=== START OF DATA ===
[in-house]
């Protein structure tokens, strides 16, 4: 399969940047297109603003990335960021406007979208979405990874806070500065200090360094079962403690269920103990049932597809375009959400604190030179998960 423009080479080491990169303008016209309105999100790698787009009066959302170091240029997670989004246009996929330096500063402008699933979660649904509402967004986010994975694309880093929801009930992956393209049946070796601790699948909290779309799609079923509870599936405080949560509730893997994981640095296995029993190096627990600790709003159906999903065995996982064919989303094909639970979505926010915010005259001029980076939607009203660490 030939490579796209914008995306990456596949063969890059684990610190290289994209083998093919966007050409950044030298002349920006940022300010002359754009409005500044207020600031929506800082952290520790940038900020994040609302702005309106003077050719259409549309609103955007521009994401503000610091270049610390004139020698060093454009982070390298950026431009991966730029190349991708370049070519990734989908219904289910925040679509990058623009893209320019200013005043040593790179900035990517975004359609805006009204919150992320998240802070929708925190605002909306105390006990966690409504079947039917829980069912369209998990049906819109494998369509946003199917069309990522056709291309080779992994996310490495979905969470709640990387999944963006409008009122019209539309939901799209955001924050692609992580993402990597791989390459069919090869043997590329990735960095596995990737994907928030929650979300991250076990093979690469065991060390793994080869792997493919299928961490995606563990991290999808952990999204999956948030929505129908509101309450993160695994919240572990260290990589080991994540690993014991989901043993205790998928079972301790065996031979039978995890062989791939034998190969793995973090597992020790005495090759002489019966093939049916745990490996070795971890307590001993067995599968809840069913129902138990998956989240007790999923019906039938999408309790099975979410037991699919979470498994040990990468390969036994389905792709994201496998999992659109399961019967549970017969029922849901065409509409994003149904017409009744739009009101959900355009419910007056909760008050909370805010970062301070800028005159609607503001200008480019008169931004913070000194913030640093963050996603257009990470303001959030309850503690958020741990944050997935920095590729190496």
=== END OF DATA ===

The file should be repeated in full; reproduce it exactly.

[in-house]
């Protein structure tokens, strides 16, 4: 399969940047297109603003990335960021406007979208979405990874806070500065200090360094079962403690269920103990049932597809375009959400604190030179998960 423009080479080491990169303008016209309105999100790698787009009066959302170091240029997670989004246009996929330096500063402008699933979660649904509402967004986010994975694309880093929801009930992956393209049946070796601790699948909290779309799609079923509870599936405080949560509730893997994981640095296995029993190096627990600790709003159906999903065995996982064919989303094909639970979505926010915010005259001029980076939607009203660490 030939490579796209914008995306990456596949063969890059684990610190290289994209083998093919966007050409950044030298002349920006940022300010002359754009409005500044207020600031929506800082952290520790940038900020994040609302702005309106003077050719259409549309609103955007521009994401503000610091270049610390004139020698060093454009982070390298950026431009991966730029190349991708370049070519990734989908219904289910925040679509990058623009893209320019200013005043040593790179900035990517975004359609805006009204919150992320998240802070929708925190605002909306105390006990966690409504079947039917829980069912369209998990049906819109494998369509946003199917069309990522056709291309080779992994996310490495979905969470709640990387999944963006409008009122019209539309939901799209955001924050692609992580993402990597791989390459069919090869043997590329990735960095596995990737994907928030929650979300991250076990093979690469065991060390793994080869792997493919299928961490995606563990991290999808952990999204999956948030929505129908509101309450993160695994919240572990260290990589080991994540690993014991989901043993205790998928079972301790065996031979039978995890062989791939034998190969793995973090597992020790005495090759002489019966093939049916745990490996070795971890307590001993067995599968809840069913129902138990998956989240007790999923019906039938999408309790099975979410037991699919979470498994040990990468390969036994389905792709994201496998999992659109399961019967549970017969029922849901065409509409994003149904017409009744739009009101959900355009419910007056909760008050909370805010970062301070800028005159609607503001200008480019008169931004913070000194913030640093963050996603257009990470303001959030309850503690958020741990944050997935920095590729190496």